This of course is not an entirely accurate statement to make. Microsoft have been dogfooding calling in Teams for a month or so, so behind the scenes they are further around the track that publicly visible, but nevertheless, enterprises judge an application based on what is supportable and generally available not preview, or preview preview. So today Microsoft says Teams is the future and Skype for Business Online is going away, leaves them worried because they have not seen the new kid on the block develop to a point where they feel the potential. Aside from this, we have been in a constant battle with customers over the last 2 years to convince them Cloud PBX is a suitable platform for their voice workload. It’s taken 2 years because enterprises never want to be the first ones to test a new service, especially where their communications are involved. At least 70% of my customers have said to me, “we want to go cloud, but it isn’t mature enough, it hasn’t got this feature or that and we just are uncomfortable with it because we don’t understand a lot about it, we want to see how it develops first”. Ok, you could argue that it is my job to convince them, and you’re right, but I will only recommend a solution to a customer that I know fits their requirements. Sometimes that is cloud, others on-premises and hybrid. But even if I convince them to go hybrid or trial Cloud PBX they go with some trepidation and struggle to commit fully to the cloud first model, for the simple reason is they cannot get over the maturity mental block.

By Microsoft declaring that people should look towards Teams instead of Skype for Business Online now, only serves to re-ignite (see what I did there?) the same concerns that we have battled to overcome over the last 2 years. To some degree I feel like we are starting again. Now factor in that Microsoft have not committed to an accountable roadmap for Teams development, how can businesses plan to migrate to the cloud or Teams without a solid roadmap that they can rely on? I was looking at a slide from ignite and it stated that if you’re a customer and you haven’t got Skype for Business Server or Online and are planning to go cloud, then you should look to deploy Teams. On one side it seems sensible, but the fact is Skype for Business Online today meets probably 90% of their requirements from a UC tool, while Teams meets about 30%. If you’re a customer who has finished or in the middle of a cloud UC transformation project this is a particularly worrying and confusing time. On one hand Microsoft are telling us to move to Teams, but teams lacks the basic features of UC like federation and more advanced stuff like advanced voice capability, you will question that direction!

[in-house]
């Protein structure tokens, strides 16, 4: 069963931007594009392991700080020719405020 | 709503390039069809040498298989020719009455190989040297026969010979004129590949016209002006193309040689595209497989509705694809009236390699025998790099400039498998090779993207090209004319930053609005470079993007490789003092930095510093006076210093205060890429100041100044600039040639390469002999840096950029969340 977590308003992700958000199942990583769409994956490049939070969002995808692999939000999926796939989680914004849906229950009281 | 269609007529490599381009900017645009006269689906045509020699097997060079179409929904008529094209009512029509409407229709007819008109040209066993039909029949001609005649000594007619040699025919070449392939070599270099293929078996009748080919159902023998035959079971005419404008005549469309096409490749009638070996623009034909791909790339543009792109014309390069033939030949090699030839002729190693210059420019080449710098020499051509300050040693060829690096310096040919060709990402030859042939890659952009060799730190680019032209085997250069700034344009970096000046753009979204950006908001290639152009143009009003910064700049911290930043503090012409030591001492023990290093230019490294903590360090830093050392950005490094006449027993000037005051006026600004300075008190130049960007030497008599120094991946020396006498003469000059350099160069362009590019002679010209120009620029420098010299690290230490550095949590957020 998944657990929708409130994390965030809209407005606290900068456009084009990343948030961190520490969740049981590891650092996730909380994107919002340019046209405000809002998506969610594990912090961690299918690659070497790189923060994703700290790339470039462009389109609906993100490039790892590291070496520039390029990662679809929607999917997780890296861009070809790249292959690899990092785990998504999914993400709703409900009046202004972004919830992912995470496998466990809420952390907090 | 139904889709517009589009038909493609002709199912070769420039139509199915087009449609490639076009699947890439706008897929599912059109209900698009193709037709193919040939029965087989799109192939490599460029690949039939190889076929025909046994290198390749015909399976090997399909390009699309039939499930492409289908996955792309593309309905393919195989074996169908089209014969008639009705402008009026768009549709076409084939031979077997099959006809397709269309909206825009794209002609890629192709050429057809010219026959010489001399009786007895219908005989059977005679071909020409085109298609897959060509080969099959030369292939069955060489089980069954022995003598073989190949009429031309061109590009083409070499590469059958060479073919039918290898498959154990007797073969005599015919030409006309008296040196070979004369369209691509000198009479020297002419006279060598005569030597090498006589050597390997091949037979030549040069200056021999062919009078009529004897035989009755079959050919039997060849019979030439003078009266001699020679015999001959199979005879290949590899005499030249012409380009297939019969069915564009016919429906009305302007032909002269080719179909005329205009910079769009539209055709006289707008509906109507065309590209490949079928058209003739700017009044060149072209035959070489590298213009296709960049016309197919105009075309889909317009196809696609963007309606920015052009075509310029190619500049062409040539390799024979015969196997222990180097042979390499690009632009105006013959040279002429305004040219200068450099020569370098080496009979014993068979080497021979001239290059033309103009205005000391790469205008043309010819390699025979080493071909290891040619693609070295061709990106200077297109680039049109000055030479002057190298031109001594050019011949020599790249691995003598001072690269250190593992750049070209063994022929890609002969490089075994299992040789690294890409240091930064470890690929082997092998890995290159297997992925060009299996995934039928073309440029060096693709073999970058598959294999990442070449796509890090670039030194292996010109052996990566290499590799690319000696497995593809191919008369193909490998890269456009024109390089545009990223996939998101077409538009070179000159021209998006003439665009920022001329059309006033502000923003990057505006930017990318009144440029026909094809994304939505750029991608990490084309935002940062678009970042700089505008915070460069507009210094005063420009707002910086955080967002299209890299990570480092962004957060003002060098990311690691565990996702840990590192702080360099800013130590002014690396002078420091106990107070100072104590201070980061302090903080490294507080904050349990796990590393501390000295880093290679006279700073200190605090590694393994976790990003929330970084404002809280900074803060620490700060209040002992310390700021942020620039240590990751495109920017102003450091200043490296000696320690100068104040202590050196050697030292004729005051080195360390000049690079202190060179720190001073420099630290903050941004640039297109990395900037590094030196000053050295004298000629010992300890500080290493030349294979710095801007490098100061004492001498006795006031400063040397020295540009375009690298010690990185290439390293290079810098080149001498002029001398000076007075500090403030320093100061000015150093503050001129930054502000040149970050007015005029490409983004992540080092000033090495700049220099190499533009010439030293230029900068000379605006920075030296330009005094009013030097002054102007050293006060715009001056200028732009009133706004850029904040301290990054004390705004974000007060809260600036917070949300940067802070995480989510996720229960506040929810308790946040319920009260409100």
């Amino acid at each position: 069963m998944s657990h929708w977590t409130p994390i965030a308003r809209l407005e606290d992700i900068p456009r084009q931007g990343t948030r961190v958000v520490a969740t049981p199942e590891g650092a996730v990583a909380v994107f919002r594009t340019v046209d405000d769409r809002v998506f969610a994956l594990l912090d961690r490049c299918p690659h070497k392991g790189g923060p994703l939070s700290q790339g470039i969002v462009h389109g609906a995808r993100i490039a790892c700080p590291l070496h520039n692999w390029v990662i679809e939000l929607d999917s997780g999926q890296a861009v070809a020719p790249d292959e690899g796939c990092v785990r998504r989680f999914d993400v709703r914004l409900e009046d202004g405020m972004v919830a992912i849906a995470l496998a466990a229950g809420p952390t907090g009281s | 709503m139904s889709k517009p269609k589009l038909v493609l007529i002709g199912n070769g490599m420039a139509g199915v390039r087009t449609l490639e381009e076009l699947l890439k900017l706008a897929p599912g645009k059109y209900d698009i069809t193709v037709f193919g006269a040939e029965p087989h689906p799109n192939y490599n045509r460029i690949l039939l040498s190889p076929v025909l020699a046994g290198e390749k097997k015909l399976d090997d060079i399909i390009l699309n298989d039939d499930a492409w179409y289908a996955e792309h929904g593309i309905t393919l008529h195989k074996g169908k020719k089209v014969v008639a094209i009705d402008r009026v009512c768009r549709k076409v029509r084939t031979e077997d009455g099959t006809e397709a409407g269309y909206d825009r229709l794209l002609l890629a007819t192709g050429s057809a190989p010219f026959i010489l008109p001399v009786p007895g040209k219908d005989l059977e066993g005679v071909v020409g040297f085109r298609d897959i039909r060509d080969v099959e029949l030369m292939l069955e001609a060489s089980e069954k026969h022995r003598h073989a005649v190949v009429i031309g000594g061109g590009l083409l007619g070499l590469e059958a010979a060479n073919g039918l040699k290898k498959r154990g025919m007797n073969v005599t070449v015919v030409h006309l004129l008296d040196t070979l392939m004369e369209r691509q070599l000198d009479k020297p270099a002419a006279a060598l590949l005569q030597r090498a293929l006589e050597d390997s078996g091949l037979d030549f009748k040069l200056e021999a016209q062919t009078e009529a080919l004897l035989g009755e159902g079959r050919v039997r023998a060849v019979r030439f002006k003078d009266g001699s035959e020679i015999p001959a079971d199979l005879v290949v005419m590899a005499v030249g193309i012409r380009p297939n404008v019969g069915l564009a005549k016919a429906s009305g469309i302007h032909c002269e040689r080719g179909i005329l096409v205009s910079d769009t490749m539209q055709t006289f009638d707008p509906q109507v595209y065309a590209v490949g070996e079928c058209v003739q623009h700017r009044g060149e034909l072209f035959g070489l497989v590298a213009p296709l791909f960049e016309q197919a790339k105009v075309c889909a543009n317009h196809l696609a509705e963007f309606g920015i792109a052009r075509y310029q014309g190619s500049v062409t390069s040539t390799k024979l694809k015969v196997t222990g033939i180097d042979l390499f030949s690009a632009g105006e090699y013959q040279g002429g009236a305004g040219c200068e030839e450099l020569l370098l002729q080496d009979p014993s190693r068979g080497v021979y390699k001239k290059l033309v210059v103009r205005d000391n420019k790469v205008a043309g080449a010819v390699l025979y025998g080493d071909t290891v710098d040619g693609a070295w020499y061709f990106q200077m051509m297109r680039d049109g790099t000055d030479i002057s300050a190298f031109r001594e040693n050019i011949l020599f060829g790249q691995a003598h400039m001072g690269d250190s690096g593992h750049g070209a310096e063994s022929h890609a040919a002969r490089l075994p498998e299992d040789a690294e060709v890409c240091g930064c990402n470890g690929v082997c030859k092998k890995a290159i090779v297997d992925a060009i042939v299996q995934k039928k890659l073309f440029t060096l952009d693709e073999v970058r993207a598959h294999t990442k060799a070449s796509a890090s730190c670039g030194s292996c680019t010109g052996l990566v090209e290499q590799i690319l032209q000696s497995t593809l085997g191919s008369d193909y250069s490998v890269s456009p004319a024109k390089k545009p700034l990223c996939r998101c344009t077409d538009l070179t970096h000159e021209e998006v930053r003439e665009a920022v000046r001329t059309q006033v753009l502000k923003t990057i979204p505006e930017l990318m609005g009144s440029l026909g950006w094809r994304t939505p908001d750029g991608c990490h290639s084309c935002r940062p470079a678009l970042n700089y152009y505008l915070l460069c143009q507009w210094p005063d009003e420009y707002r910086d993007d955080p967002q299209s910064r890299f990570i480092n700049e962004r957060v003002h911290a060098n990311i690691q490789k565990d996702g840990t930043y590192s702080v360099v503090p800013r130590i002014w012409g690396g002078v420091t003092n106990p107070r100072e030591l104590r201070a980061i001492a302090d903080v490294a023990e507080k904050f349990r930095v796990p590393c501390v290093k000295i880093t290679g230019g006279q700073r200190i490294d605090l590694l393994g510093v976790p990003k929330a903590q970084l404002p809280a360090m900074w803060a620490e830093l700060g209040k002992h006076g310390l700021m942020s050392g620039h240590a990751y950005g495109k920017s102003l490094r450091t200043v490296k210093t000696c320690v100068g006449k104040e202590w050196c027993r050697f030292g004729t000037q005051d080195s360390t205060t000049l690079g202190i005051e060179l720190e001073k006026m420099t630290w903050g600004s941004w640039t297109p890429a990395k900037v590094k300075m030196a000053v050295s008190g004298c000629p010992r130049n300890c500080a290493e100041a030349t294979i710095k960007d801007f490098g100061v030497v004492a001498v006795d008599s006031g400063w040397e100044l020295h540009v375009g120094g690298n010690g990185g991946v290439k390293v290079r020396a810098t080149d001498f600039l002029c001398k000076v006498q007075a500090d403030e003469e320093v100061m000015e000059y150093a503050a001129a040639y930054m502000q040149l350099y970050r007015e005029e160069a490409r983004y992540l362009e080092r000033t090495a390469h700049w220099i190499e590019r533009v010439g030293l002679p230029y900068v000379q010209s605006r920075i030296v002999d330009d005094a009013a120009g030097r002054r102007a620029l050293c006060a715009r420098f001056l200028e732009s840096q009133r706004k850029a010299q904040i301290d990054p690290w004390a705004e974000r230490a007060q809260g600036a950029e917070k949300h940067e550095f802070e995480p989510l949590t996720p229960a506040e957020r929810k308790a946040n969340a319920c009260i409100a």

Yes, all this great stuff is coming and soon, but we just don’t know if it will be next month, next year and where in next year, so how can you plan for it? If Microsoft follow tradition, they’ll announce a new feature is coming, then release it in preview, then 2-3 months later it will be GA. This often means when you plan for a Q release it ends up being Q+1 by the time your tenant has a version that is supportable. The Teams roadmap is broken down into two halves of the year, 1H and 2H. That’s 6 months guys, that is a huge window for error. How can I possibly rely on this? Again, I appreciate these things take time, which is why I am somewhat perplexed as to why Microsoft has chosen to announce this now as it seems like a right recipe for a false start.

We cannot fight the direction of the cloud. For those of us who have embraced cloud and the evergreen model, this should come as no surprise and you should be prepared to react to the ever changing fluidity of the agile cloud. However, regardless of whether you are cloud today or planning for cloud in the near future (0 – 12 months) you should be using the time to consider carefully your options.